Oregon Drops 2 Health Care Metrics, Adds 3 Others
The state has dropped two of its yardsticks for gauging the success of Oregon's health care transformation - because of their success.
Last year, Oregon had 17 ways to measure the success of health care changes, from cancer screenings to how well patients are controlling diabetes.
But now the state is dropping two metrics that have been widely implemented.
The first is a check on patients with newly prescribed ADHD medications.
And the second is the effort to stop women from scheduling a delivery before term, said says Lori Coyner with the Oregon Health Authority.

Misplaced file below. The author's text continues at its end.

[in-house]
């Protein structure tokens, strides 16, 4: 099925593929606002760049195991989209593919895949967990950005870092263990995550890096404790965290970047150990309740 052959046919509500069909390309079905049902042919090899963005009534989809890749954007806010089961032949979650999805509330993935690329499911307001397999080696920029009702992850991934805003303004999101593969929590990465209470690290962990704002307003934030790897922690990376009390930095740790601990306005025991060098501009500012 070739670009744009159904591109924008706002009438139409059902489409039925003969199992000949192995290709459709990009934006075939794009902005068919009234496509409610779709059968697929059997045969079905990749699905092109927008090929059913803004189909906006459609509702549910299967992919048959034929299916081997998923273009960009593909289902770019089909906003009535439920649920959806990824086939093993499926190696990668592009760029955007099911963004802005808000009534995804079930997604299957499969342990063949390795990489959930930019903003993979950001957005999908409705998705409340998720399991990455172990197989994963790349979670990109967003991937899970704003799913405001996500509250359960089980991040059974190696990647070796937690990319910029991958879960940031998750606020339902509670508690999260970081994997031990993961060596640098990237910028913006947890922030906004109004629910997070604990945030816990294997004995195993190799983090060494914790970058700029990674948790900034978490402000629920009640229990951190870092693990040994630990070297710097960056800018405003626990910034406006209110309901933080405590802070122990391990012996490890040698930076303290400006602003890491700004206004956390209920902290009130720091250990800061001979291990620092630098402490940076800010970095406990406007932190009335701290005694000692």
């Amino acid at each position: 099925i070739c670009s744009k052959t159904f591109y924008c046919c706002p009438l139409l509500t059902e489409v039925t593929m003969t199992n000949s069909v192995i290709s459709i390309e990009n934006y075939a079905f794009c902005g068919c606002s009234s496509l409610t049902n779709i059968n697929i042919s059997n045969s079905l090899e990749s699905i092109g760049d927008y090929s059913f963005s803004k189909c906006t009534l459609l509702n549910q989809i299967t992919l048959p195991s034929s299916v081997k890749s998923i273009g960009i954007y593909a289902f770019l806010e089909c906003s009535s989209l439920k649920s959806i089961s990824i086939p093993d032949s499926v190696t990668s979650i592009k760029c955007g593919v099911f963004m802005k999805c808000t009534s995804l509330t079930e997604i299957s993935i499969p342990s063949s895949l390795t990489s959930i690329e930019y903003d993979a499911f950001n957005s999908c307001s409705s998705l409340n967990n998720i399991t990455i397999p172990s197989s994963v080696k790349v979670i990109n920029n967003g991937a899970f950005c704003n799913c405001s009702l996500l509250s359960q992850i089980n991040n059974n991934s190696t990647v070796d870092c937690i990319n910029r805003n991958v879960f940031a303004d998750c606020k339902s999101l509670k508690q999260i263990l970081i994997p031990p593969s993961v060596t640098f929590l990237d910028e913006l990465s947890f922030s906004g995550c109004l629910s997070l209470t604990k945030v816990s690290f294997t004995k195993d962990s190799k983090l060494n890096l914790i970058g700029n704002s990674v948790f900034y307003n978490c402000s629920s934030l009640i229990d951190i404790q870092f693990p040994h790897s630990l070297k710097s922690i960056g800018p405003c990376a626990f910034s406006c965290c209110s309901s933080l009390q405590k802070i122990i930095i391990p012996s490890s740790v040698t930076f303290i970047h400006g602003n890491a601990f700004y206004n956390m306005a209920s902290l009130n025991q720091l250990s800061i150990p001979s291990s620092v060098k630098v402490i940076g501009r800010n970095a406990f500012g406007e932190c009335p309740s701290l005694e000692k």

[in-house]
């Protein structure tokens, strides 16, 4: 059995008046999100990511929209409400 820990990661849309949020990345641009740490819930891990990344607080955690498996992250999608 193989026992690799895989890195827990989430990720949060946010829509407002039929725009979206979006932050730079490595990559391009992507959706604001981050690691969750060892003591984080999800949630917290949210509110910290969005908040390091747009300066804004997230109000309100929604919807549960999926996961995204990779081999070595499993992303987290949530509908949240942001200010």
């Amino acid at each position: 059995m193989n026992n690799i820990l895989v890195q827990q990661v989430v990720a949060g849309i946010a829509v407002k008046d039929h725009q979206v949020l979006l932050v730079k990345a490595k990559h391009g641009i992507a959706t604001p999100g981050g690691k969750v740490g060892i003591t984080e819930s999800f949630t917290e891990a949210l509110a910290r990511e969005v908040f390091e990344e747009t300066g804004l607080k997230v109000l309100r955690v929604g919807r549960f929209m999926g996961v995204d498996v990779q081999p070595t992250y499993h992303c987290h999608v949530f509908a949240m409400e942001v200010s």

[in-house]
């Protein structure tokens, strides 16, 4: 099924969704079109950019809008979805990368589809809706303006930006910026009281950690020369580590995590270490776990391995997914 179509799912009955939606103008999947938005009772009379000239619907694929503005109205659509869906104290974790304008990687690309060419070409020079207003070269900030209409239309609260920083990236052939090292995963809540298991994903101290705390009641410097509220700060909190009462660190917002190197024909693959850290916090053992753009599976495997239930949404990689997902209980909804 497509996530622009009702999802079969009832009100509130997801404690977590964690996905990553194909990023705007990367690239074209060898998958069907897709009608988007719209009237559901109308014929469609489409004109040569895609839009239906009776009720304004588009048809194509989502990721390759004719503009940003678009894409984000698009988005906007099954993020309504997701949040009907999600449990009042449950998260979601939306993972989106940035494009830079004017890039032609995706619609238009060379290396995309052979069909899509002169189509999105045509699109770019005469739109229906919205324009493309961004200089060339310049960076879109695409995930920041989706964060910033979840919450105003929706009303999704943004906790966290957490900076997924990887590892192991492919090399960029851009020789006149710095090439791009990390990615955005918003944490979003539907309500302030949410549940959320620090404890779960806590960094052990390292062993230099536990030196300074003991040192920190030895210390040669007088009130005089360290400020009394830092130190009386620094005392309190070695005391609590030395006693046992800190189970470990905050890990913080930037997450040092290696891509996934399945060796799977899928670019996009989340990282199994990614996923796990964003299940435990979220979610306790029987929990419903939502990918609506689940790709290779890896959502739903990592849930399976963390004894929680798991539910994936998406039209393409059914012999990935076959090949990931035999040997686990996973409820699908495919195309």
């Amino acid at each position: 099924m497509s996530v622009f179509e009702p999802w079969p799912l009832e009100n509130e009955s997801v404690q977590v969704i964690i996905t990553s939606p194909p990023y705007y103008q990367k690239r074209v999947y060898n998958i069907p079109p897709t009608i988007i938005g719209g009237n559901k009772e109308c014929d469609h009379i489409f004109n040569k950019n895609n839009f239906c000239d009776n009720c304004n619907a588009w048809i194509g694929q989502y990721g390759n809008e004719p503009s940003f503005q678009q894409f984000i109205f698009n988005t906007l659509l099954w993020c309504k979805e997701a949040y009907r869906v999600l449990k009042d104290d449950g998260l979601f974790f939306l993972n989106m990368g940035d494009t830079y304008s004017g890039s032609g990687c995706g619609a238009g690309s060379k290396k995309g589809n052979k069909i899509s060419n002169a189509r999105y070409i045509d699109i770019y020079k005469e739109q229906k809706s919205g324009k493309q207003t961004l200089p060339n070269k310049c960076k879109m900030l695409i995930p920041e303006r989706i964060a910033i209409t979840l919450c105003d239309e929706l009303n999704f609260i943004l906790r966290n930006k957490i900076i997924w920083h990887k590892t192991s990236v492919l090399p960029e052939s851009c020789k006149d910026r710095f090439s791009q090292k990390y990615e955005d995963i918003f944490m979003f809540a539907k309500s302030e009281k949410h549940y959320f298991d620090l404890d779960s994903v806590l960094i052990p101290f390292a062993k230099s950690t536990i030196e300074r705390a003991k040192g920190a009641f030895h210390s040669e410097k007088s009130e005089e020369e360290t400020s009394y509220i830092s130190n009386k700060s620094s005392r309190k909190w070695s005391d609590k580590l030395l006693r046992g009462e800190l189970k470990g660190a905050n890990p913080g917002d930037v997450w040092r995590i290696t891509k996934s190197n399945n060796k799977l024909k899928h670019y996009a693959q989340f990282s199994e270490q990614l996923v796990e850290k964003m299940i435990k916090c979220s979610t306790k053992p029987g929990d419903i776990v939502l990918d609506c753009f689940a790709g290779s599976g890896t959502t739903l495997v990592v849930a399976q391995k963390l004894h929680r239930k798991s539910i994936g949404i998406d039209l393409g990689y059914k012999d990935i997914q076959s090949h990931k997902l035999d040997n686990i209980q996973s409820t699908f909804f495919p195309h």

"Yes, it's been a great success," she said. "Most all of the hospitals in the state have a hard stop policy, meaning that they won't allow early deliveries unless they're medically necessary."
Coyner said that means there are now less health problems after pregnancy, and that saves money.
The three new measurements for next year include: the number of dentists that put sealants on kids' teeth to prevent cavities; smoking rates among patients; and the rate of contraceptive use among women who don't want to get pregnant.
Copyright 2014 Oregon Public Broadcasting